When it comes to making a difference for their sport, few can hold their own against the Access Fund. For the past 20 years, this not-for-profit has worked tirelessly in the areas of climbing stewardship, conservation, land acquisition, protection, and education.
I caught up with Ty Tyler for specifics on what Access Fund has been doing in climbing stewardship:
Alec Ross: Tell me about Access Fund, what is its principal goal?
Ty Tyler: We’re a national organization for climbing advocacy that works to protect access to America’s climbing areas. We make sure that climber’s voices are heard. Also, we work with national parks about policies such as fixed anchors- a topic that is hotly debated. Many are concerned about the environmental impact bolts are having; Access Fund is here to encourage these kinds of conversations. We also have a revolving loan program, we give to a local climbing organizations to buy climbing areas. They put that money to work, pay it back over time, and we use that money to loan out to other organizations. This money never goes away, but still gets climbing areas into climber’s hands.
AR: What are some major threats to America’s climbers?
TT: Well, there’s numerous threats to climbers. For instance, liability is a huge one. Many landowners are afraid climbers will be hurt and the landowner will be sued. Every state has a different policy. In some states you can’t sue the property owner. Colorado and California, for example, protect the landowner from legal implications. Conversely, Illinois has the opposite policy. In Indiana, there’s no policy for injuries on private property at all. Liability concerns are especially prevalent in Hawaii, where many public lands are closed to climbing specifically because of the liability implication. A concern for the environment is an issue as well. If people are seeing an area being destroyed, they will often close down. So we work with local authorities to educate people on the proper climbing etiquette.
AR: What stewardship projects is Access Fund currently involved?
TT: ”Adopt a Crag” is a volunteer stewardship program. In it, we work with managers to develop a volunteerism culture within a community. We advertise, assist, and teach local authorities to run projects that develop this culture in almost every state. These projects are anything from trash pick ups to graffiti removal.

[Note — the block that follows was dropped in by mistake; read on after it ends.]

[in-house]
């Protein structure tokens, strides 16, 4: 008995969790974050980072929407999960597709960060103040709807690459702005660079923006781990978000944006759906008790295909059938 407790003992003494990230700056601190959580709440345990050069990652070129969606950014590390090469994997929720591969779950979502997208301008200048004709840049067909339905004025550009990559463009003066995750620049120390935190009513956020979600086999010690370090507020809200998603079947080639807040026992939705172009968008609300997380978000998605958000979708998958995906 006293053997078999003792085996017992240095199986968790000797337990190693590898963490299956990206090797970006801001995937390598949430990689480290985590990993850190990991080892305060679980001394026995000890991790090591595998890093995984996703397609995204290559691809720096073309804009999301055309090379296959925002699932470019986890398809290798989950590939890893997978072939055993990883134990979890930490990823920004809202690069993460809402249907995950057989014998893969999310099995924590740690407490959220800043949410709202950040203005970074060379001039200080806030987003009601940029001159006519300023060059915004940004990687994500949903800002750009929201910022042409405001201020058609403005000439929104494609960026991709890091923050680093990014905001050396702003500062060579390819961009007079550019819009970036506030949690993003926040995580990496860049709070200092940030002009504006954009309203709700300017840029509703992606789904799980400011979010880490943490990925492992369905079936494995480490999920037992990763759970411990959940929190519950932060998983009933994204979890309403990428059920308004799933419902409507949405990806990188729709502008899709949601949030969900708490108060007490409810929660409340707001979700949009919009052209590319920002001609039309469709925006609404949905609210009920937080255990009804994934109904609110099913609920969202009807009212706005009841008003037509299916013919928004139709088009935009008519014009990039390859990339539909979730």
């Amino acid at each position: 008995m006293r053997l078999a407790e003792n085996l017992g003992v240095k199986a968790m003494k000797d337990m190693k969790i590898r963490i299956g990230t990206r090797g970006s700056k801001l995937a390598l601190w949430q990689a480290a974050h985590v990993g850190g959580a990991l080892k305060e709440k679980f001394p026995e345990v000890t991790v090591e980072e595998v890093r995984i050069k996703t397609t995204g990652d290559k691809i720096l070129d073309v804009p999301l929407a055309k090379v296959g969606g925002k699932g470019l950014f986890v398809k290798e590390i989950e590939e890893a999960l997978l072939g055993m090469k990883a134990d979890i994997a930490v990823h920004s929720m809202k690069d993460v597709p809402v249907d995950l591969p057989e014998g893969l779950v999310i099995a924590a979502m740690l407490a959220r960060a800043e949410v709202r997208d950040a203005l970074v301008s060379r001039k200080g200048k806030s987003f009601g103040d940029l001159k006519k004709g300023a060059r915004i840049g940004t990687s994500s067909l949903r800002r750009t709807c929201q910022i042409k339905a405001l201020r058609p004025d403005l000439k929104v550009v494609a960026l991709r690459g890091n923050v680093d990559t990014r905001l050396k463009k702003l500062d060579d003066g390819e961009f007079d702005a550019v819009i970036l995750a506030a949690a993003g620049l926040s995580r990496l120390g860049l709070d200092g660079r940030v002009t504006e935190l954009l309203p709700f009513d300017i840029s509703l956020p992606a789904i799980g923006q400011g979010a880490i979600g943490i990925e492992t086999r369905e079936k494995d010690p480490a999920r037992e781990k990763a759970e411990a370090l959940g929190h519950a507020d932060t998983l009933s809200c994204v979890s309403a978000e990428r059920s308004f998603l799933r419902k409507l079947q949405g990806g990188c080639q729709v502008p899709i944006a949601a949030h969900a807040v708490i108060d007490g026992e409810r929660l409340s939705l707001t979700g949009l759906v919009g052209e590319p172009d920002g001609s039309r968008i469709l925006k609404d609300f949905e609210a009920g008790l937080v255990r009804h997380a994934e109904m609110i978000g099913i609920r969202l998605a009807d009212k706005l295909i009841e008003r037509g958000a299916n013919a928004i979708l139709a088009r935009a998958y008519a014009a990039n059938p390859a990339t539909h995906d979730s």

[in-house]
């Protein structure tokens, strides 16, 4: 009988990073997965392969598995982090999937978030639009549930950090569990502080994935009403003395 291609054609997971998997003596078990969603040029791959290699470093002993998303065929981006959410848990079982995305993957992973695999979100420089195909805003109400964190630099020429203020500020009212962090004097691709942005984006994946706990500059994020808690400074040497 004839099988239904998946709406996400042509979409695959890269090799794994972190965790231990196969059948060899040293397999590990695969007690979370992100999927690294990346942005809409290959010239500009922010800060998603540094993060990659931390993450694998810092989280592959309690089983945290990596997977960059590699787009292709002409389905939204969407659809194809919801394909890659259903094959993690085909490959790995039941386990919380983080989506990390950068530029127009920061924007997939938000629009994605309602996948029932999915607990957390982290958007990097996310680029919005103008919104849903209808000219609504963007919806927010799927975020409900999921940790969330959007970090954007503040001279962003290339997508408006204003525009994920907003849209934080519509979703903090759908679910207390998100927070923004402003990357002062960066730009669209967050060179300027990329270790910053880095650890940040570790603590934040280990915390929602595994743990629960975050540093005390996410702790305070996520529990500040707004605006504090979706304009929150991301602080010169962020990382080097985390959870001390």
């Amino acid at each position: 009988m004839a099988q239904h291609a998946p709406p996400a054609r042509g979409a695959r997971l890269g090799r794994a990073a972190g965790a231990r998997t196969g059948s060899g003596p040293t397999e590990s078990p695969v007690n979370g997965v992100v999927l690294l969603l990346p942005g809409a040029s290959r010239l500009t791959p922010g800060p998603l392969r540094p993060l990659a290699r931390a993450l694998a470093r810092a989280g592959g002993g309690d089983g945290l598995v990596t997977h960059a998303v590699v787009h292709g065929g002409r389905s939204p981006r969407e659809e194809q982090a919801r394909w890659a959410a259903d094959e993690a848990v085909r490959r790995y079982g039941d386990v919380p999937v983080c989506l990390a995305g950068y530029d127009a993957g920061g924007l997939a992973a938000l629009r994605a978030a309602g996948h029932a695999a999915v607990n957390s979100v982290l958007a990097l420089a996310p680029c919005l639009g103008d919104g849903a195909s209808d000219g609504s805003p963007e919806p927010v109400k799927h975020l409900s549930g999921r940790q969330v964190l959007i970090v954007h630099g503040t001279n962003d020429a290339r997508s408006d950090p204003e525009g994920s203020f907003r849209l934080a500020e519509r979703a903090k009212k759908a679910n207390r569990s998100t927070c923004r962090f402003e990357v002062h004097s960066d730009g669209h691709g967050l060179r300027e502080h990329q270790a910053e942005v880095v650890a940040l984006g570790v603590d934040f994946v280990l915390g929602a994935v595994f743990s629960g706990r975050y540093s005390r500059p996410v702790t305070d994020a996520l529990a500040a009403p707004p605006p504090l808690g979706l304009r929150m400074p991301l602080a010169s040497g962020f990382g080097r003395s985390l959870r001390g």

AR: Talk about some recent accomplishments in climbing stewardship.
TT: Many of our current projects revolve around “Adopt a Crag”, but we’ve done several camps at which we train volunteers to do rock word and technical projects. Most of these are done by volunteers groups, but we are trying to move away from this. Land managers have found that volunteers are expensive because they require instruction and education. Many managers are requesting experienced volunteers to avoid this inefficiency. We also have our Conservation team. Ten months a year, one team of two professionals visit climbing areas across the country. Working with volunteers, our team trains and educates them on more technical projects. Right now they’re in the New River Rendezvous. This is a new program, but it has been so successful, I can hardly fill all the requests.
AR: What’s next for Access Fund in the realm of stewardship?
TT: Education. We are gonna start moving to educate climbers that are frequenting our areas and aren’t familiar with the ethics of climbing outside. These climbers are discovering the outdoors through climbing. They go from the gym to the outside, and treat the outside just like the gym. The previous generation found climbing from the outdoors. We’re hoping to host an education summit in the fall that emphasize this point. We plan to bring in the leaders of education, asking questions like: “What can we do?”,”What should we do?” and “Where is the Access Fund’s role in education?”. We also want to see larger stewardship campaigns. Take for instance, at Indian creek, 40 different walls need access. How can we improve the conditions of the entire area quicker? We want to meet with land managers and develop a plan for places such as Indian Creek or Joe’s Valley. These signature locations need dedicated effort. We want to bring in team for a year and do work. This would be more effective than single days of large volunteer groups. We’re still going to do our Adopt a Crag, but we want to move towards professionally operated, experienced volunteer based projects.